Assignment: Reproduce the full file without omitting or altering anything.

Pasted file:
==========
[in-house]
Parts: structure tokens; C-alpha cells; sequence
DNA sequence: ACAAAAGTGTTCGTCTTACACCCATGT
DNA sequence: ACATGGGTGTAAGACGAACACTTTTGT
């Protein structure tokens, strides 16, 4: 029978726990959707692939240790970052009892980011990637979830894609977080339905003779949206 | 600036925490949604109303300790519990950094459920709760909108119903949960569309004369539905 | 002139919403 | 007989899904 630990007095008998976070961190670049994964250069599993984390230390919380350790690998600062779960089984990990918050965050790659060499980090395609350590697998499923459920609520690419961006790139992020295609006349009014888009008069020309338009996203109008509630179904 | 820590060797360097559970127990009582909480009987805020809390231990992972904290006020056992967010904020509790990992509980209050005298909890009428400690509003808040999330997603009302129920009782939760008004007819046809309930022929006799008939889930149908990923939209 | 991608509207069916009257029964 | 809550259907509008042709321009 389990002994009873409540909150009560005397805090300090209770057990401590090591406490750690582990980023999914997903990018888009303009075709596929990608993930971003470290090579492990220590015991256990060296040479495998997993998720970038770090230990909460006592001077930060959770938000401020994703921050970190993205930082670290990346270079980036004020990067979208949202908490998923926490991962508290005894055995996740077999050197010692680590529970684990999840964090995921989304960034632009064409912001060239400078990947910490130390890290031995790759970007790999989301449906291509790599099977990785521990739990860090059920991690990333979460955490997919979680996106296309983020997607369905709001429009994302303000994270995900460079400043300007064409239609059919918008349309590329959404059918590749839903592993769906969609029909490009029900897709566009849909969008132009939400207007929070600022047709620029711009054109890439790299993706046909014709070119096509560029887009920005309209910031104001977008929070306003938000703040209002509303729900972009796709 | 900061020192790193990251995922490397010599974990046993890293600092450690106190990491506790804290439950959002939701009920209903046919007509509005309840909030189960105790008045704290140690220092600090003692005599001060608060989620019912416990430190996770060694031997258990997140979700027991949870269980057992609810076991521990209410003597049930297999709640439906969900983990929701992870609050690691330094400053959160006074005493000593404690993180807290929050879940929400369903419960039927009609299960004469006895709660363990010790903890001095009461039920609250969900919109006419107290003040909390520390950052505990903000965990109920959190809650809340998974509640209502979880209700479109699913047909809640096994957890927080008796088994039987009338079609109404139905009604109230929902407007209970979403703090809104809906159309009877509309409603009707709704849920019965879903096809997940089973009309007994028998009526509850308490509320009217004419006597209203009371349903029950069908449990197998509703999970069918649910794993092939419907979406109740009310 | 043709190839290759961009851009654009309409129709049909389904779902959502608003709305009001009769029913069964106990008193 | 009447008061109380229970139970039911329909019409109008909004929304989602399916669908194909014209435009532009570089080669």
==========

[in-house]
Parts: structure tokens; C-alpha cells; sequence
DNA sequence: ACAAAAGTGTTCGTCTTACACCCATGT
DNA sequence: ACATGGGTGTAAGACGAACACTTTTGT
């Protein structure tokens, strides 16, 4: 029978726990959707692939240790970052009892980011990637979830894609977080339905003779949206 | 600036925490949604109303300790519990950094459920709760909108119903949960569309004369539905 | 002139919403 | 007989899904 630990007095008998976070961190670049994964250069599993984390230390919380350790690998600062779960089984990990918050965050790659060499980090395609350590697998499923459920609520690419961006790139992020295609006349009014888009008069020309338009996203109008509630179904 | 820590060797360097559970127990009582909480009987805020809390231990992972904290006020056992967010904020509790990992509980209050005298909890009428400690509003808040999330997603009302129920009782939760008004007819046809309930022929006799008939889930149908990923939209 | 991608509207069916009257029964 | 809550259907509008042709321009 389990002994009873409540909150009560005397805090300090209770057990401590090591406490750690582990980023999914997903990018888009303009075709596929990608993930971003470290090579492990220590015991256990060296040479495998997993998720970038770090230990909460006592001077930060959770938000401020994703921050970190993205930082670290990346270079980036004020990067979208949202908490998923926490991962508290005894055995996740077999050197010692680590529970684990999840964090995921989304960034632009064409912001060239400078990947910490130390890290031995790759970007790999989301449906291509790599099977990785521990739990860090059920991690990333979460955490997919979680996106296309983020997607369905709001429009994302303000994270995900460079400043300007064409239609059919918008349309590329959404059918590749839903592993769906969609029909490009029900897709566009849909969008132009939400207007929070600022047709620029711009054109890439790299993706046909014709070119096509560029887009920005309209910031104001977008929070306003938000703040209002509303729900972009796709 | 900061020192790193990251995922490397010599974990046993890293600092450690106190990491506790804290439950959002939701009920209903046919007509509005309840909030189960105790008045704290140690220092600090003692005599001060608060989620019912416990430190996770060694031997258990997140979700027991949870269980057992609810076991521990209410003597049930297999709640439906969900983990929701992870609050690691330094400053959160006074005493000593404690993180807290929050879940929400369903419960039927009609299960004469006895709660363990010790903890001095009461039920609250969900919109006419107290003040909390520390950052505990903000965990109920959190809650809340998974509640209502979880209700479109699913047909809640096994957890927080008796088994039987009338079609109404139905009604109230929902407007209970979403703090809104809906159309009877509309409603009707709704849920019965879903096809997940089973009309007994028998009526509850308490509320009217004419006597209203009371349903029950069908449990197998509703999970069918649910794993092939419907979406109740009310 | 043709190839290759961009851009654009309409129709049909389904779902959502608003709305009001009769029913069964106990008193 | 009447008061109380229970139970039911329909019409109008909004929304989602399916669908194909014209435009532009570089080669």